Startup Cash Considerations in Crisis

With most startups in crisis mode, one of the top considerations is cash management. The ability to raise capital has been greatly diminished and things are likely to get more challenging before they get better.

Steve Blank has an excellent post from Jeff Epstein titled Action Today for CFOs with recommendations like:

  • Evaluate your when you run out of cash in a worst-case scenario
  • If you don’t have 24 months worth of cash, consider the following:
    • Draw down your lines of credit and view the interest payments on them as buying insurance
    • Sort all vendors by how much you spend and call each asking for a discount or loan to spread out payments further into the future
    • Cut marketing programs that don’t have a demonstrable ROI
    • Implement a hiring freeze
    • Let people go
    • Cut all salaries by a certain percentage
    • Tightly monitor collections and mitigate problems

Some more cash saving ideas:

  • Eliminate all discretionary expenses (require any purchases over X to go through the CFO or CEO)
  • Remove any subcontractors or consultants
  • Determine which vendors you much have and which ones are nice-to-haves
  • Suspend the 401 (k) match
  • Ask employees to take unpaid time off, convert to part-time, or a leave of absence

Entrepreneurs are generally optimistic, glass-half-full people, and now is one of the most challenging economic climates we’ll see.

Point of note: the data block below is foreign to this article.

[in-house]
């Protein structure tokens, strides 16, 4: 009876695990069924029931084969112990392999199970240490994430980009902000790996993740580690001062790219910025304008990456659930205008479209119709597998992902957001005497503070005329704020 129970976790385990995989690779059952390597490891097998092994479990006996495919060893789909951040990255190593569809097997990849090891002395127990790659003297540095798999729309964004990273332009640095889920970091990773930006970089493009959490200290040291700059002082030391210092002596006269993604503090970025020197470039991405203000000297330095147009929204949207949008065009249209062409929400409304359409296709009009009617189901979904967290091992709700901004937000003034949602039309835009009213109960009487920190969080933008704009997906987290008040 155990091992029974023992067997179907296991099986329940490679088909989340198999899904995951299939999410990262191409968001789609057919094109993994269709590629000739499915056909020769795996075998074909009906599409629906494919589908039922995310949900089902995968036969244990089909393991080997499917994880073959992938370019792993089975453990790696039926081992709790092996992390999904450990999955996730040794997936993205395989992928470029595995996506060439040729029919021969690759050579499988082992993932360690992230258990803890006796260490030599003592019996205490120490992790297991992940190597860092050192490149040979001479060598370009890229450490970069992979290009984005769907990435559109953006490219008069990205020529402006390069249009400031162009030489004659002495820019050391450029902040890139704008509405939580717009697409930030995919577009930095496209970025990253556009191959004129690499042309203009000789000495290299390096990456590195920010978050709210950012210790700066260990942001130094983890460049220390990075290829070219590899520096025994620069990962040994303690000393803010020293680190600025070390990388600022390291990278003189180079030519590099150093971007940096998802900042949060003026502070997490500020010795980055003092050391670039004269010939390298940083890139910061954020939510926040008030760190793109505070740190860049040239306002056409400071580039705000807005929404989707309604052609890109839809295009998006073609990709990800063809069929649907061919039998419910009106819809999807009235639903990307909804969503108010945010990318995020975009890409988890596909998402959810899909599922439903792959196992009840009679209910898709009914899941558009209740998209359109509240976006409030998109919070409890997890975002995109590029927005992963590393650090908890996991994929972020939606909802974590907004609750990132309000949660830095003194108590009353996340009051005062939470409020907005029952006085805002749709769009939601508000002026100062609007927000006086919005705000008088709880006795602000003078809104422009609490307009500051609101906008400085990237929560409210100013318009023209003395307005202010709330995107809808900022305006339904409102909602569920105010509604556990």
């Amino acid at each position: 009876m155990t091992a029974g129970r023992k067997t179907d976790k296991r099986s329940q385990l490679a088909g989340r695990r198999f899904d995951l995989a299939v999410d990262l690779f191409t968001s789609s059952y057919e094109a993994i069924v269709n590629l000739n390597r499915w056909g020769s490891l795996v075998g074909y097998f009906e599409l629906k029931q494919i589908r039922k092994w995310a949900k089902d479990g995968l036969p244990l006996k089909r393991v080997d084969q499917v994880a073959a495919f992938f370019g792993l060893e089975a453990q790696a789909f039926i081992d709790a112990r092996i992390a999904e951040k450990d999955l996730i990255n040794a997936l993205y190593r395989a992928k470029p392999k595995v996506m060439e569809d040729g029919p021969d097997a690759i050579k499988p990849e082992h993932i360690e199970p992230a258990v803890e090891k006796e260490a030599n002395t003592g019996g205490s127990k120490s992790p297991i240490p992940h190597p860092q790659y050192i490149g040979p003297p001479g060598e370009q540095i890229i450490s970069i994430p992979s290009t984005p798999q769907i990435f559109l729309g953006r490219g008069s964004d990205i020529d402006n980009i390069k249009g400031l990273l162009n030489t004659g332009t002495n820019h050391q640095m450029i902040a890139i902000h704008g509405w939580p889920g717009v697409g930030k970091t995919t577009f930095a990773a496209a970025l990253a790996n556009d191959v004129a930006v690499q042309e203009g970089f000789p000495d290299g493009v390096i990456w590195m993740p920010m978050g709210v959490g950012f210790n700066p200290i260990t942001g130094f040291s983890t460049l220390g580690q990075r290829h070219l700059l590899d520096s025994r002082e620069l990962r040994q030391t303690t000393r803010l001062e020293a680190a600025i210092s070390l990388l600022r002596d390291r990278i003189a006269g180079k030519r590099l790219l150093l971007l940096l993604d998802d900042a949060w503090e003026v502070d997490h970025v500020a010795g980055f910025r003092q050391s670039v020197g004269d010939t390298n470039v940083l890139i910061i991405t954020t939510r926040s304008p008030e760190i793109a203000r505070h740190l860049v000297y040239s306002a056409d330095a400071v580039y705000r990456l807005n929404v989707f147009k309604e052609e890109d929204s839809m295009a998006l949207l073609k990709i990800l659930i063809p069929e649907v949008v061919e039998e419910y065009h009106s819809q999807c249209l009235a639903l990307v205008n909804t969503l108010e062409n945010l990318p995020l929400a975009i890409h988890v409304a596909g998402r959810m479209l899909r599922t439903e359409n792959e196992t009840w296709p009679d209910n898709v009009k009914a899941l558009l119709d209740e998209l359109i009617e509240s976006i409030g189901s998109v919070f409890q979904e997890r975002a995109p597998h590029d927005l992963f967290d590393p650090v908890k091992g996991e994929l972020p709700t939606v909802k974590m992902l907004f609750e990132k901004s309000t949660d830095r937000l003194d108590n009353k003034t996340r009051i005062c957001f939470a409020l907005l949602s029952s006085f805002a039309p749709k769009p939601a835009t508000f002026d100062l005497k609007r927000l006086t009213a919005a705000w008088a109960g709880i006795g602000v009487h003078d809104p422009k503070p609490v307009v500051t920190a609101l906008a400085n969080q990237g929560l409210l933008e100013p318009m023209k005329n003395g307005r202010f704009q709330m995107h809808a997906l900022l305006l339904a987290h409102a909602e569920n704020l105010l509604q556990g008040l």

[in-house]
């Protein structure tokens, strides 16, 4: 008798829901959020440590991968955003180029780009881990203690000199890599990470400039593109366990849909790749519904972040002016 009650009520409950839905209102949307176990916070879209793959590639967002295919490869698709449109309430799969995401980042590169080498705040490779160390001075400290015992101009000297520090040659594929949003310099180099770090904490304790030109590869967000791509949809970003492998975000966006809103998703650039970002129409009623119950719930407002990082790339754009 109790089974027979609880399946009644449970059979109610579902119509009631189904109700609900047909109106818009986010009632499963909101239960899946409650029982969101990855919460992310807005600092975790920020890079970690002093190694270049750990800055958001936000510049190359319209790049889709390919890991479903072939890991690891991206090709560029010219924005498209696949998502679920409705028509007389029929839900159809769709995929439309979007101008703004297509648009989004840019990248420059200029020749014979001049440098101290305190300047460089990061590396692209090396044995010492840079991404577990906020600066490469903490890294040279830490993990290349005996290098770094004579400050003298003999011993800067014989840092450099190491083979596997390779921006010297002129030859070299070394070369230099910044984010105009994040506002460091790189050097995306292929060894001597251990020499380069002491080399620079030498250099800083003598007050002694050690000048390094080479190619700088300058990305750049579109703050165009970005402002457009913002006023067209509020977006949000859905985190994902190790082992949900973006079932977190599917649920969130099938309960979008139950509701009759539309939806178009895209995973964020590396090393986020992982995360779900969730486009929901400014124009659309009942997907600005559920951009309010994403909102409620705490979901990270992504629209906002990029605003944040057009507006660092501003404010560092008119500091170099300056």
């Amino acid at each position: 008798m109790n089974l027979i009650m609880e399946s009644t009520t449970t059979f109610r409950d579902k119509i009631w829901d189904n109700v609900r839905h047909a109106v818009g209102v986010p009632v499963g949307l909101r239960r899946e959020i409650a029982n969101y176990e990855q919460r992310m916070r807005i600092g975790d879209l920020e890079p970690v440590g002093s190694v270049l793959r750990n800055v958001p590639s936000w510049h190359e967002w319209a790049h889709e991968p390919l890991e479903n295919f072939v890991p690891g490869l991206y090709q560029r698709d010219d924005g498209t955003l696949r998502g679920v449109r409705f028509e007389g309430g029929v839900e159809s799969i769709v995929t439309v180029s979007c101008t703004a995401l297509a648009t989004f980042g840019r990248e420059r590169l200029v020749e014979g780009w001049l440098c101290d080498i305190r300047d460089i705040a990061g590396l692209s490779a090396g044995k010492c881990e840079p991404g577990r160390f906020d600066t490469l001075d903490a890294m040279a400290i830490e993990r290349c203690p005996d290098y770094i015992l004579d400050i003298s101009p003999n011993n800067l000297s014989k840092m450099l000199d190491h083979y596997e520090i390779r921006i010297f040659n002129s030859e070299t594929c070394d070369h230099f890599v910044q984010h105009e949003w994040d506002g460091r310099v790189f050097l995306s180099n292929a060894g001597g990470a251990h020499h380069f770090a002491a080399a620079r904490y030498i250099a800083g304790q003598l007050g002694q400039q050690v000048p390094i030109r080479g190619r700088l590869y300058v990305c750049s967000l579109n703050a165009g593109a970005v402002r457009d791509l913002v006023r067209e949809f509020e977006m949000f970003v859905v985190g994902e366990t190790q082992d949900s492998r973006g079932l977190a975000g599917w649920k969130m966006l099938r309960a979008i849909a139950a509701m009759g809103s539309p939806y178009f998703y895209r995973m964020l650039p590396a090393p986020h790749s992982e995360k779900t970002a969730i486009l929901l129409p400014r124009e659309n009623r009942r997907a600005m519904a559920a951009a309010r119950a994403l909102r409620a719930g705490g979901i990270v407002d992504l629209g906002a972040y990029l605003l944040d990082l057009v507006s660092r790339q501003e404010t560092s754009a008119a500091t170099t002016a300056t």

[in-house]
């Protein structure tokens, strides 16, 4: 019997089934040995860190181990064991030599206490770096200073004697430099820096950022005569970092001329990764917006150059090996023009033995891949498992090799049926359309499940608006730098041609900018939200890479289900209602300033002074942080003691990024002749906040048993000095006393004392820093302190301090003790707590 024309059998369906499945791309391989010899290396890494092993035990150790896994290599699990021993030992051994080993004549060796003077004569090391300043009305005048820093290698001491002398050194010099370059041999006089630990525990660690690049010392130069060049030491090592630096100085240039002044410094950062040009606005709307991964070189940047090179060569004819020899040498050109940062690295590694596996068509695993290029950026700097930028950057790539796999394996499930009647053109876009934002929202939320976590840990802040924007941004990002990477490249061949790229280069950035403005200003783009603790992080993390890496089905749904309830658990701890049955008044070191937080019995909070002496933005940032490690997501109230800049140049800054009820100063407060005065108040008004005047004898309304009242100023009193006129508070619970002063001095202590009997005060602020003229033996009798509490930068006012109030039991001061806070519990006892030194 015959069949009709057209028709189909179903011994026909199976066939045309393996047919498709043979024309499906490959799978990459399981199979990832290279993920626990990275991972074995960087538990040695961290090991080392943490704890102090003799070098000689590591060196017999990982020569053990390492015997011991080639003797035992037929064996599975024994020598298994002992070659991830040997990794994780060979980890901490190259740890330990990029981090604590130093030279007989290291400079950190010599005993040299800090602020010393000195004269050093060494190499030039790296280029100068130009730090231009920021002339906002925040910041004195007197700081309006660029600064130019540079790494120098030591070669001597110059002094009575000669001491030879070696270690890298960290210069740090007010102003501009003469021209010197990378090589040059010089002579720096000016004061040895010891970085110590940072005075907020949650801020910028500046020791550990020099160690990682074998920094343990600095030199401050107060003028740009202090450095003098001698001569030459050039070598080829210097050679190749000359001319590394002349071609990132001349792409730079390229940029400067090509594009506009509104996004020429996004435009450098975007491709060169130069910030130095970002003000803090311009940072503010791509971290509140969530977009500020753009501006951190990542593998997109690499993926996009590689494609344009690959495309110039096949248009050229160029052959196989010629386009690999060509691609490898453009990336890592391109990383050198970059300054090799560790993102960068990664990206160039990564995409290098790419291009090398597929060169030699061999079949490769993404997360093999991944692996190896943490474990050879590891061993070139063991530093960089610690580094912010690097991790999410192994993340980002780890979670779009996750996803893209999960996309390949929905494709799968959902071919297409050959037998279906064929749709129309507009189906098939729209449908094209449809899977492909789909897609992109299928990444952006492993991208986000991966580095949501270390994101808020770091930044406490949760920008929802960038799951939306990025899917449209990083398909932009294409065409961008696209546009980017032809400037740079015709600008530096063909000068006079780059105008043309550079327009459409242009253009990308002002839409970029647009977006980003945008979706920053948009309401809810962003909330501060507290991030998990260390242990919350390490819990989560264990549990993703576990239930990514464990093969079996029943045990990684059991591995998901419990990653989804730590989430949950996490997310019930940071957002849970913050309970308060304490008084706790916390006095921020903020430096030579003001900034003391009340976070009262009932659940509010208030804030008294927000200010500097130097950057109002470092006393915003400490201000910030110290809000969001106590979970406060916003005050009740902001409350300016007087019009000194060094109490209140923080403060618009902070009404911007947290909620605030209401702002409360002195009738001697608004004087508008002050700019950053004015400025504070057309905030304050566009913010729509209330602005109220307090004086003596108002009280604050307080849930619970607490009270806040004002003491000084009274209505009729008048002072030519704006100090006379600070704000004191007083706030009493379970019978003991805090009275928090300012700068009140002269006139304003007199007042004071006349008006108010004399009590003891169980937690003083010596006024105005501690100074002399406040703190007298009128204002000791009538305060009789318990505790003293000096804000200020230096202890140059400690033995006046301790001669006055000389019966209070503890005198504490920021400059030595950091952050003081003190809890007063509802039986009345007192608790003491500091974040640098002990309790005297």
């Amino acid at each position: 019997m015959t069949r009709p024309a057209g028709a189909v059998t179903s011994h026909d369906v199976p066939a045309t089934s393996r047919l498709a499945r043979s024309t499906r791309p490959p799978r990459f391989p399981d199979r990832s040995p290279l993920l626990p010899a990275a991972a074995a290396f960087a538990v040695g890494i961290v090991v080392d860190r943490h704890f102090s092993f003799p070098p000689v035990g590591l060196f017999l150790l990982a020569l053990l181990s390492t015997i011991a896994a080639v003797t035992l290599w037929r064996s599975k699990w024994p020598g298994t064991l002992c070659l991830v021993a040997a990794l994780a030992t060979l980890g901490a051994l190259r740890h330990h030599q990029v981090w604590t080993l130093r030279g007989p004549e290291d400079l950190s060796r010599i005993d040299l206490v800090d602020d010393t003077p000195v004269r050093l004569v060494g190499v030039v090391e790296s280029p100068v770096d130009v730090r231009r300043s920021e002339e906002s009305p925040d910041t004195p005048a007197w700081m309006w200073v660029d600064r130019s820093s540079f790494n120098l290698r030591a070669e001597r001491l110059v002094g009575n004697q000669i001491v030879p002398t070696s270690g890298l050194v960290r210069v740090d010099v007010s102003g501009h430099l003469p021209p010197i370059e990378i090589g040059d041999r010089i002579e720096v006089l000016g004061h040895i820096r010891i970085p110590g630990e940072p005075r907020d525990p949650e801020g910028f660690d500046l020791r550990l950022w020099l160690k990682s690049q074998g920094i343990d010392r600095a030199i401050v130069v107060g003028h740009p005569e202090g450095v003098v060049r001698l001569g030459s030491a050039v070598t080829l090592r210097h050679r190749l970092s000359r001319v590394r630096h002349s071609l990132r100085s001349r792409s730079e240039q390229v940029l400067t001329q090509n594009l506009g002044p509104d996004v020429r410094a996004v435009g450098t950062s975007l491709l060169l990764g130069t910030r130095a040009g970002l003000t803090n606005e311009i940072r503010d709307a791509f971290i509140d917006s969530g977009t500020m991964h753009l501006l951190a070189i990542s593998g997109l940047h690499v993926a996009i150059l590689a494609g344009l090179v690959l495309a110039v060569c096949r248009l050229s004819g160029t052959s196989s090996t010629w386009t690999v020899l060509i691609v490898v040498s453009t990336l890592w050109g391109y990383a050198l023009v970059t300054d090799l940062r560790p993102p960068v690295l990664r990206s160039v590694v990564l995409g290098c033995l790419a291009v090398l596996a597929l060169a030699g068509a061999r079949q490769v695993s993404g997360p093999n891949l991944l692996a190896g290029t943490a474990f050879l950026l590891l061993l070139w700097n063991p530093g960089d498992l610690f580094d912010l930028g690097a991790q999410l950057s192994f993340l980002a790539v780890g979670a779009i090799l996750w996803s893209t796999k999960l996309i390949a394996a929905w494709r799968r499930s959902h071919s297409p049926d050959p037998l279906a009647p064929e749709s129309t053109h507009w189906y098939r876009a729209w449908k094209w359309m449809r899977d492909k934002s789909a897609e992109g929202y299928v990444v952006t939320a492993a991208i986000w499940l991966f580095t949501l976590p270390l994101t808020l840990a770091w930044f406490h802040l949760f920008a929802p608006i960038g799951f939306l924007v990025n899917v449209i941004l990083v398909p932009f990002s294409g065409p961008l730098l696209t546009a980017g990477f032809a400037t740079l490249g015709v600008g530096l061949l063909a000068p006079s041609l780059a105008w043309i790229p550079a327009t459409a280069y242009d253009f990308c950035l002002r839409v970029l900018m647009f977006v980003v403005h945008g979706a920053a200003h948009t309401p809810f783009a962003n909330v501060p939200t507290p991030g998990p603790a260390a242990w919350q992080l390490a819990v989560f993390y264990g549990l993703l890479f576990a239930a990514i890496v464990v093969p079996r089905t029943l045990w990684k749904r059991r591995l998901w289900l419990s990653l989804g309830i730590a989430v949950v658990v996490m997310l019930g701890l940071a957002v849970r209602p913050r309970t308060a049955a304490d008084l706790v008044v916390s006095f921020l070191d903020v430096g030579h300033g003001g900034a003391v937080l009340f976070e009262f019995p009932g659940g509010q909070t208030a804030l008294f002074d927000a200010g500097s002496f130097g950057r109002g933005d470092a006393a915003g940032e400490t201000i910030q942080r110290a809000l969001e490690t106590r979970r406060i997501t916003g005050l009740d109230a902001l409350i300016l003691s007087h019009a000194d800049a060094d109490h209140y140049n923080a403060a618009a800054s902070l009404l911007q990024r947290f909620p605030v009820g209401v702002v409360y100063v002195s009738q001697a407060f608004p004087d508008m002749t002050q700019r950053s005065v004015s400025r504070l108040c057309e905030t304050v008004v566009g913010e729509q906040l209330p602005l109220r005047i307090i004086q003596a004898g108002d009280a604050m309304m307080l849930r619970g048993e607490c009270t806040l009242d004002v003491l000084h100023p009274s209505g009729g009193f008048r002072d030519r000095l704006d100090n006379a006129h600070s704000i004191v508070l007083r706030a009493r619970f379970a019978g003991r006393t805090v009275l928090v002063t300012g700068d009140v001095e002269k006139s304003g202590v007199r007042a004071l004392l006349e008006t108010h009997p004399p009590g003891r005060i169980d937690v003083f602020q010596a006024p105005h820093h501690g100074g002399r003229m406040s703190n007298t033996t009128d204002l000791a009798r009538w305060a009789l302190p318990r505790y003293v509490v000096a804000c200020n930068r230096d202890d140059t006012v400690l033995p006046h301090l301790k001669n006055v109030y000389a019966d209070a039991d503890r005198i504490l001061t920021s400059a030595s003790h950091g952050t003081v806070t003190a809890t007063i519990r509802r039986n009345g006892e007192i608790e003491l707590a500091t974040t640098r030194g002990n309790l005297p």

Cash is always critical, especially so in a crisis.

The number one reason startups die is that they run out of cash.

Weekly Communication

In Patrick Lencioni’s latest book The Motive, he writes that leaders make their organizations healthier by “reducing politics, confusion, and dysfunction and increasing clarity, alignment, and productivity.” In today’s turbulent world, the need for strong organizational health has never been more important.

Entrepreneurs often struggle with a lack of clarity and alignment due to weak communication.

The more turmoil, the more communication required.

The more uncertainty, the more communication required.

The more chaos, the more communication required.

Regardless of the times, entrepreneurs should send a weekly email update to their constituents — employees, advisors, mentors, and investors. People want to know what’s going on. People want to help. Regular email communication is the most repeatable, and scalable, method.

As for the format of the email, go with something simple:

  • Purpose of the company (repeat it every time!)
  • Recent customer story
  • Recent culture story
  • Goals with current progress
  • Any other highlights (employee, team, department, etc.)

That’s it. Communicate in a variety of manners, repeat the message, and make the foundation a weekly email.

Churn, Churn, Churn

For years I’ve been telling entrepreneurs that a high net renewal rate (and net dollar retention) is one of the most important SaaS metrics. While net renewal rate is important, two people in the last week have told me gross churn — both logo and dollar — is more important. And I believe them.

Why is gross churn more important? Let me count the ways.

  • Black and White Value – With gross churn, the math is straightforward: how many customers (or dollars) are up for renewal at the start of the time period vs how many renewed. Pretty easy. Now, for net renewal rate, things get more complicated. Do temporary upgrades/downgrades count? What about deals with subsidiaries or related businesses? You could ask 10 different SaaS companies how they calculate net renewal rate and get 10 different answers. Gross churn calculations should always be the same.